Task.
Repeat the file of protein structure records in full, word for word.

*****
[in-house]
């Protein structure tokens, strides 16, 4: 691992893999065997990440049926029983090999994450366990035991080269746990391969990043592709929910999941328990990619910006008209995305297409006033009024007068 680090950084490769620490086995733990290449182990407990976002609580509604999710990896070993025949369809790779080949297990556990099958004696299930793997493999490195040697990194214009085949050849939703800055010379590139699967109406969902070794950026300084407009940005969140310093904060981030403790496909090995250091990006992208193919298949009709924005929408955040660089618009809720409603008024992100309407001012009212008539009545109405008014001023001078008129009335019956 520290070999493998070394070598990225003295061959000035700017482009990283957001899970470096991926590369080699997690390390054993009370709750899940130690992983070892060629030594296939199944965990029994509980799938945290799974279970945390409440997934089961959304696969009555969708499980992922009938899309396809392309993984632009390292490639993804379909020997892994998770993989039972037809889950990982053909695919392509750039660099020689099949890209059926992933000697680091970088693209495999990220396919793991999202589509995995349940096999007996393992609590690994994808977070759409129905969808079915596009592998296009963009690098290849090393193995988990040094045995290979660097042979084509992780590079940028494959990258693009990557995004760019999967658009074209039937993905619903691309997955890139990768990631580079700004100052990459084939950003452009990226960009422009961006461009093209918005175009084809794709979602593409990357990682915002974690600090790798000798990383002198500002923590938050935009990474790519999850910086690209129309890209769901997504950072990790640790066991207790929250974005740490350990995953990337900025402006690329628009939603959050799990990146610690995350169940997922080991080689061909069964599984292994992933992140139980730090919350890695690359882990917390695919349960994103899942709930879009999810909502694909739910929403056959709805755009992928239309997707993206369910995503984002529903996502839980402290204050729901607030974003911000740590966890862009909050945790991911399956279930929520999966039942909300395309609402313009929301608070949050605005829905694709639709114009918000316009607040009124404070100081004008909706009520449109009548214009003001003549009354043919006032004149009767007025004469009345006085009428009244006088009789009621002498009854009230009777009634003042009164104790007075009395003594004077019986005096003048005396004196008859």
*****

[in-house]
């Protein structure tokens, strides 16, 4: 691992893999065997990440049926029983090999994450366990035991080269746990391969990043592709929910999941328990990619910006008209995305297409006033009024007068 680090950084490769620490086995733990290449182990407990976002609580509604999710990896070993025949369809790779080949297990556990099958004696299930793997493999490195040697990194214009085949050849939703800055010379590139699967109406969902070794950026300084407009940005969140310093904060981030403790496909090995250091990006992208193919298949009709924005929408955040660089618009809720409603008024992100309407001012009212008539009545109405008014001023001078008129009335019956 520290070999493998070394070598990225003295061959000035700017482009990283957001899970470096991926590369080699997690390390054993009370709750899940130690992983070892060629030594296939199944965990029994509980799938945290799974279970945390409440997934089961959304696969009555969708499980992922009938899309396809392309993984632009390292490639993804379909020997892994998770993989039972037809889950990982053909695919392509750039660099020689099949890209059926992933000697680091970088693209495999990220396919793991999202589509995995349940096999007996393992609590690994994808977070759409129905969808079915596009592998296009963009690098290849090393193995988990040094045995290979660097042979084509992780590079940028494959990258693009990557995004760019999967658009074209039937993905619903691309997955890139990768990631580079700004100052990459084939950003452009990226960009422009961006461009093209918005175009084809794709979602593409990357990682915002974690600090790798000798990383002198500002923590938050935009990474790519999850910086690209129309890209769901997504950072990790640790066991207790929250974005740490350990995953990337900025402006690329628009939603959050799990990146610690995350169940997922080991080689061909069964599984292994992933992140139980730090919350890695690359882990917390695919349960994103899942709930879009999810909502694909739910929403056959709805755009992928239309997707993206369910995503984002529903996502839980402290204050729901607030974003911000740590966890862009909050945790991911399956279930929520999966039942909300395309609402313009929301608070949050605005829905694709639709114009918000316009607040009124404070100081004008909706009520449109009548214009003001003549009354043919006032004149009767007025004469009345006085009428009244006088009789009621002498009854009230009777009634003042009164104790007075009395003594004077019986005096003048005396004196008859």